4)    The only other musical lasting and playing continuously is Ibn Khaldoun’s Talavat of Qur’an passages.  Ibn Khaldoun was born in Tunis in 1332.  He was a brilliant Muslim economist, philosopher, theologian, polymath and music lover.  He wanted to bring music back to Islam,  a religion that had banned music.  Khaldoun wrote to the reigning Caliph suggesting and arguing that since it is acceptable to sing the passages of the Holy Quran, by fatwa, the Caliph should allow singing and music in Islamic nations.  The Caliph agreed.  Khaldoun started an annual singing competition for Islamic countries which continues to this day.  It is very much like our Oscars or the Emmys.  All Islamic nations send their best singers to participate in Talavat competition.  I believe Nigeria holds the current championship.  Talavat started in 1355 when Khaldoun was 23 years old. In the history of music, there are no other compositions known to have continuously played.

As an aside: Ibn Khaldoun forwarded the concept of trickledown economics.  One might recall that in 1981, Robert Mundell, Chairman of the late President Reagan’s Board of Economic Advisers, introduced trickledown economics.  He had studied Ibn Khaldoun.  In his writings, Mundell has made numerous references to the 14th century Arab economist.  A Columbia University professor of economics, Mundell conceived and created the Euro.  He is now working on a currency for the Middle East and the Arab world. Any suggestion what it might be called?  Mundell won 1999 Nobel Prize in economics.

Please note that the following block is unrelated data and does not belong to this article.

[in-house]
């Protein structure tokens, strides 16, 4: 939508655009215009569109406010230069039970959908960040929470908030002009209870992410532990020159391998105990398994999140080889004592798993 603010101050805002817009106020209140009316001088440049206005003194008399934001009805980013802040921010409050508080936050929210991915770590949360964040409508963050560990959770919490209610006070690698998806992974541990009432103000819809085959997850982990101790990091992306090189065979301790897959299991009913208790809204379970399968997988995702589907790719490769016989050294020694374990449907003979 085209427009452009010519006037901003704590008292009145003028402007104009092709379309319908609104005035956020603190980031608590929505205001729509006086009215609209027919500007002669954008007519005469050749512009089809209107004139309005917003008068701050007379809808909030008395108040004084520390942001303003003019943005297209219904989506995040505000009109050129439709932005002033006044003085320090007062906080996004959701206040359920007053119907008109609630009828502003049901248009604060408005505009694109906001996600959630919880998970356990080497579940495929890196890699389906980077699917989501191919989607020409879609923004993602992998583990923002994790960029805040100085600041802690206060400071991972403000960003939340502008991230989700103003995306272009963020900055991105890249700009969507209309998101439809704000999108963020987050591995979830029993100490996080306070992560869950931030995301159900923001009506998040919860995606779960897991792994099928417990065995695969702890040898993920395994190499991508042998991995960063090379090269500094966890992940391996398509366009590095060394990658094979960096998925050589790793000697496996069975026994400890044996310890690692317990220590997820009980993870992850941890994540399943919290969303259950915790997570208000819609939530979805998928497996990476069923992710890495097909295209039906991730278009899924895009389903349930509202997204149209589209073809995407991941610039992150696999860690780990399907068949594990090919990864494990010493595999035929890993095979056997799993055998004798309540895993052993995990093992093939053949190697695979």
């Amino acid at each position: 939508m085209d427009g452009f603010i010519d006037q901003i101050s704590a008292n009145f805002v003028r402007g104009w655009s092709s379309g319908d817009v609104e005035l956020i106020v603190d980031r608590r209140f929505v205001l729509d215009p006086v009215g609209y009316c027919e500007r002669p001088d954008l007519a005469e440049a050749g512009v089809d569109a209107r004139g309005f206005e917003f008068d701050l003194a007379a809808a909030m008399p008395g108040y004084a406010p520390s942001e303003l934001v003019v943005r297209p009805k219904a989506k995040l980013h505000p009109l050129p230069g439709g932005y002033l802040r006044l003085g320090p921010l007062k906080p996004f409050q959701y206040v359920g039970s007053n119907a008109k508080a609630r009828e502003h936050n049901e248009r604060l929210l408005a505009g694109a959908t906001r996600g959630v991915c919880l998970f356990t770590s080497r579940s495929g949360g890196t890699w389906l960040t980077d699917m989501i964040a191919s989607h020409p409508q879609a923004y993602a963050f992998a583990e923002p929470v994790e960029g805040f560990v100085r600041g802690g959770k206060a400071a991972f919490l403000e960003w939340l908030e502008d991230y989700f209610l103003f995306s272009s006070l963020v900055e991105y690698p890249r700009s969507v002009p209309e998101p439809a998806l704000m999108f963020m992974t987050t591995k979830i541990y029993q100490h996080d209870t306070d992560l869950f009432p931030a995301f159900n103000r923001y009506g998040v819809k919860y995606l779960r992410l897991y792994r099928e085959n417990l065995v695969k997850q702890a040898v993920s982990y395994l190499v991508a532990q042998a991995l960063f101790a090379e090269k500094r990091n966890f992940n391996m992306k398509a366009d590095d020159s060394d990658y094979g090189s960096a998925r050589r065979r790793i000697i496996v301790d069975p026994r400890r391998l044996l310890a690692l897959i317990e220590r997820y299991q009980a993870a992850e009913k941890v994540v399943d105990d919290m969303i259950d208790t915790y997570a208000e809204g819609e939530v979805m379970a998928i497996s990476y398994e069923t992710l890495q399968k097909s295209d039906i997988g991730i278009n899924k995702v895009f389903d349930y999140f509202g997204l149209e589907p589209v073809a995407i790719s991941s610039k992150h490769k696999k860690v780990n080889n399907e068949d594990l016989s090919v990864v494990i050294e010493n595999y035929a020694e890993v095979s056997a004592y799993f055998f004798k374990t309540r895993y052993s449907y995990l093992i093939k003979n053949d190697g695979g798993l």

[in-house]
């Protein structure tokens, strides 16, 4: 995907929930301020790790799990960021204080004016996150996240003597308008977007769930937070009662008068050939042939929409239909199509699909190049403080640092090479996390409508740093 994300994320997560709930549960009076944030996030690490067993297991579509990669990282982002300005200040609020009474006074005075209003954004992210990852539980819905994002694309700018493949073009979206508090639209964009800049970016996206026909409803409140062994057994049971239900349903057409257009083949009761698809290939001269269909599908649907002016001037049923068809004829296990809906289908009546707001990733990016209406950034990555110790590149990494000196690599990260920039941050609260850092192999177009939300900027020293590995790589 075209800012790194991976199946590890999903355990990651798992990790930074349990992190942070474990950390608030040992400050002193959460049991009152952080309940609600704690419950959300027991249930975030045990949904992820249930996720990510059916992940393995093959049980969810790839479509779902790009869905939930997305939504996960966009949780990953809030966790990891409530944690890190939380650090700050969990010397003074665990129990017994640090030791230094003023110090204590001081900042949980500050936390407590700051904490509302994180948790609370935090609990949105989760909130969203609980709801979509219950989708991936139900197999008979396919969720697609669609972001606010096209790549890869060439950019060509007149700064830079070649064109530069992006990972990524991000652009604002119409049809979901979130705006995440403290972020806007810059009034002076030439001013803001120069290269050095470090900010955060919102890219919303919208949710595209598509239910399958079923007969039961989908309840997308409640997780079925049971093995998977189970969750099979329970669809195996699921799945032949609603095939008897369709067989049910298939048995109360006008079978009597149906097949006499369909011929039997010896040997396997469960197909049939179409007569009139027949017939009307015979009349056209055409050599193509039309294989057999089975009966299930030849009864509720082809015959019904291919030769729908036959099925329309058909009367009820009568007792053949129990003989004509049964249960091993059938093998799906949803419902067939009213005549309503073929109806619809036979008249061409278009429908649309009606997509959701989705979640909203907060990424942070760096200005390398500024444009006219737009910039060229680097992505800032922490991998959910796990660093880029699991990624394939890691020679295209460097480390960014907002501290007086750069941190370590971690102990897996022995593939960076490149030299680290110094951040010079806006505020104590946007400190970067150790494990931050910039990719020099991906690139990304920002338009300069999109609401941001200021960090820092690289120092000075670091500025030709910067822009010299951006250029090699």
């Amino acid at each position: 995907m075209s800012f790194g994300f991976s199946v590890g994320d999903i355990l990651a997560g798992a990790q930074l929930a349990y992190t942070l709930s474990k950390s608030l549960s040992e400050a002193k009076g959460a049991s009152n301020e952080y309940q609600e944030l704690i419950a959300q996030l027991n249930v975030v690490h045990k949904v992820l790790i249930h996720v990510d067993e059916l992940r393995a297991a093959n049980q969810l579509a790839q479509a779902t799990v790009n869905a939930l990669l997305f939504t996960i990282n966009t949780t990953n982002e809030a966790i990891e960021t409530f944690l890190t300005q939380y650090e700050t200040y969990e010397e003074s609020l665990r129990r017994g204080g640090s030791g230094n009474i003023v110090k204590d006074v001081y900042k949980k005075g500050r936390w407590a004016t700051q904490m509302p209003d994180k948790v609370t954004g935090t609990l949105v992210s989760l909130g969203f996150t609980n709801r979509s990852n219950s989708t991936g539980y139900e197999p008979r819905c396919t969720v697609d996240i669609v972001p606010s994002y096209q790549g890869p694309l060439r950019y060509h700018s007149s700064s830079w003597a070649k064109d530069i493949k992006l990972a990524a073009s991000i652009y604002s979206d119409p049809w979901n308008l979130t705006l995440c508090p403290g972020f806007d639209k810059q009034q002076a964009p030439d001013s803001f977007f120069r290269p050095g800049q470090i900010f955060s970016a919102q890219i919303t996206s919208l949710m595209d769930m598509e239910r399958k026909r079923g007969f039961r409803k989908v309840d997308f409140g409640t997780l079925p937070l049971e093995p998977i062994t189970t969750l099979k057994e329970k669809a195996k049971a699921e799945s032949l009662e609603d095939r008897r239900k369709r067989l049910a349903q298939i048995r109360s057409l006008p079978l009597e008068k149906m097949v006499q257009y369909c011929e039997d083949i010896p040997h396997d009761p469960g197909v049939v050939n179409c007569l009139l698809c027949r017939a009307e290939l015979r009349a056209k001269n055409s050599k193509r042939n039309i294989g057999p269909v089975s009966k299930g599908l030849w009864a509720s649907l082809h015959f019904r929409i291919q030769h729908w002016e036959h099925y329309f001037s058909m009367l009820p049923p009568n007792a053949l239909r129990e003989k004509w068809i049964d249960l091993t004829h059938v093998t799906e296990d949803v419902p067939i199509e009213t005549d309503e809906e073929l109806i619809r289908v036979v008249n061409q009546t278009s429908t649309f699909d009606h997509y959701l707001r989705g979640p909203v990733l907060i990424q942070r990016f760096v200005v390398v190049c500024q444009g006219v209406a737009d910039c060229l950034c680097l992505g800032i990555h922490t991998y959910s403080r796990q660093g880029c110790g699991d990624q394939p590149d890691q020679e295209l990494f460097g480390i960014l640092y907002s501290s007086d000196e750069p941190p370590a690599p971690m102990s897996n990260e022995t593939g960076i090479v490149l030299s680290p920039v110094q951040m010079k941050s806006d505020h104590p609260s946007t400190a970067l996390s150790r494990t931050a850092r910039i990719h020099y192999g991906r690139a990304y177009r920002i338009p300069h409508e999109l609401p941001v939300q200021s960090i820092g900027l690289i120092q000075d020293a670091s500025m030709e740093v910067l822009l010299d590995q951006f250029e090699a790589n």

Symphony no. 7 by Dmitri Shostakovich, performed by NC Symphony

In its 80th year, the NC Symphony has reached a degree of maturity, predictable excellence, and incredible versatility that is gratifying and admirable.  Recently, the symphony  played back to back the relatively short Mozart ‘s Symphony no 25 in G minor followed by the 75 minute technically demanding and colossal Dmitri Shostakovich’s Symphony no. 7.  The 104 piece symphony with 26 violins, nine violas, nine cellos, six basses, 13 French Horns, two harps and a complement of piccolos, flutes, oboes, with 10 additional trombones and trumpets housed in the chorale loft of the concert hall, along with an impressive array of percussive instruments, provided a memorable evening.  The music depicted storm of war, softness and tranquility of peace, conflict, and human indignity.  The composition brought to mind synaesthetically, Picasso’s painting the famed Guernica and the tumultuous narrative of Leo Tolstoy’s War and Peace.  Guest conductor Carlos Kalmar’s mastery of the music brought Maazelian exactitude and  excellence which allowed for the majesty of the talent of the NCS’s musicians to be fully expressed.

We have professional sports such as football and basketball that get full weekly coverage in the local media.  I wish we would offer equal recognition to our NCS team.

*The writer is a Distinguished Life Fellow American Psychiatric Association, Adjunct Professor of Psychiatry, University of North Carolina School of Medicine at Chapel Hill.  He is the Founding Editor and Editor in chief, Wake County Physician Magazine (1995-2012)

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Contemplation On Several Current Topics

“Monday Musings” for Monday October 15, 2012

Volume 2.  No. 37/89

Contemplation On Several Current Topics  

By Assad Meymandi, MD, PhD, DLFAPA*


Alcohol and College Sports